I had brought the excellent Frommer's guide to Boston on the trip with restaurants bookmarked, and we did make it to one restaurant on my list, the tasty waterfront seafood shack The Barking Crab. But by most mealtimes, the kids were starting to tire of all the walking that our tour of colonial New England entailed, and I was happy to stop at the nearest reasonable-looking place that might have a kids' menu and a clean bathroom.

At one point, after I had tossed my guidebooks and printouts aside, I said "that restaurant must be good - it has a huge sign." Admittedly, we had been on the Mass Pike for an hour in the rain, and my younger daughter had just gotten carsick in my hat, which I had tossed to her in the nick of time. I wasn't feeling too picky, as long as we got off the turnpike.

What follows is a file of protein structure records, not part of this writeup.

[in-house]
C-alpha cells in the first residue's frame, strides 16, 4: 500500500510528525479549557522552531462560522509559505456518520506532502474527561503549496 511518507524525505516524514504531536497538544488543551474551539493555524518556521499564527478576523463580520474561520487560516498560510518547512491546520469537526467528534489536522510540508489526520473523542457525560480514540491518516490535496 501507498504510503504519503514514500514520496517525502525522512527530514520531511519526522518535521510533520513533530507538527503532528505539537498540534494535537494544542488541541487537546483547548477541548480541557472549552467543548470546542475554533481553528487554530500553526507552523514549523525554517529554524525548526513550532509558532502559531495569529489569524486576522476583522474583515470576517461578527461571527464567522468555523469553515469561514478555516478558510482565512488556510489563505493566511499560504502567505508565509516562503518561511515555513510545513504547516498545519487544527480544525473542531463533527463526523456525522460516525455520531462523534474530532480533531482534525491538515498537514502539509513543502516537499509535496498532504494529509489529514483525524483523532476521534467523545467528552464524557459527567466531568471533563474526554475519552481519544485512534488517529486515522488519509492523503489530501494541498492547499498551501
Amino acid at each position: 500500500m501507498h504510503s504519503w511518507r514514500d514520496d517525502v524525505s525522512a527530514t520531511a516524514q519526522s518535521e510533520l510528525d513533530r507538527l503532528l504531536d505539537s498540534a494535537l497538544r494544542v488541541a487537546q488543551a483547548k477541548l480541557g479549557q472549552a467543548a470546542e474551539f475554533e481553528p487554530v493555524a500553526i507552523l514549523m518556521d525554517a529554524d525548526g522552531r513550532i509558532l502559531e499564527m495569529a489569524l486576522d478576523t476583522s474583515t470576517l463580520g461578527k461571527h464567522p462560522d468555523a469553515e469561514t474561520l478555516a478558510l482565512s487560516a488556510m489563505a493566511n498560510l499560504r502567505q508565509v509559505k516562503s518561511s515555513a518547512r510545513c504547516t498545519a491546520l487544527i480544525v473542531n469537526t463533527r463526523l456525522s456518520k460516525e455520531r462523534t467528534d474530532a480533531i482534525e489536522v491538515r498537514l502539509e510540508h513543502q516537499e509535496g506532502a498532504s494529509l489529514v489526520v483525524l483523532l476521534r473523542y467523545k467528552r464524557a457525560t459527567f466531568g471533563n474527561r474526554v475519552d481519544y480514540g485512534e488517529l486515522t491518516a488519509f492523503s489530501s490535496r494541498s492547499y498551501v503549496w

In fact, the restaurant with the huge sign was pretty good. I put aside my foodie inclinations and spent the week eating clam chowder, fried fish, turkey burgers, and pizza as we retraced Paul Revere's ride from Boston to Concord, viewed the flooded Old North Bridge where the revolutionary war began, and (my favorite moment) watched the gray and stormy Atlantic from the windows of Salem's House of Seven Gables just after a fierce storm had blown through.

We weren't there to eat gourmet food, nor to play the role of the food police. And living healthy (like raising kids) isn't just about getting everyone to eat their vegetables. When we saw our city kids freak out with joy because they got to chase a herd of sheep across a muddy New England village green, it didn't really matter to me that, as a vacation treat, they had eaten Fruit Loops and donuts for breakfast.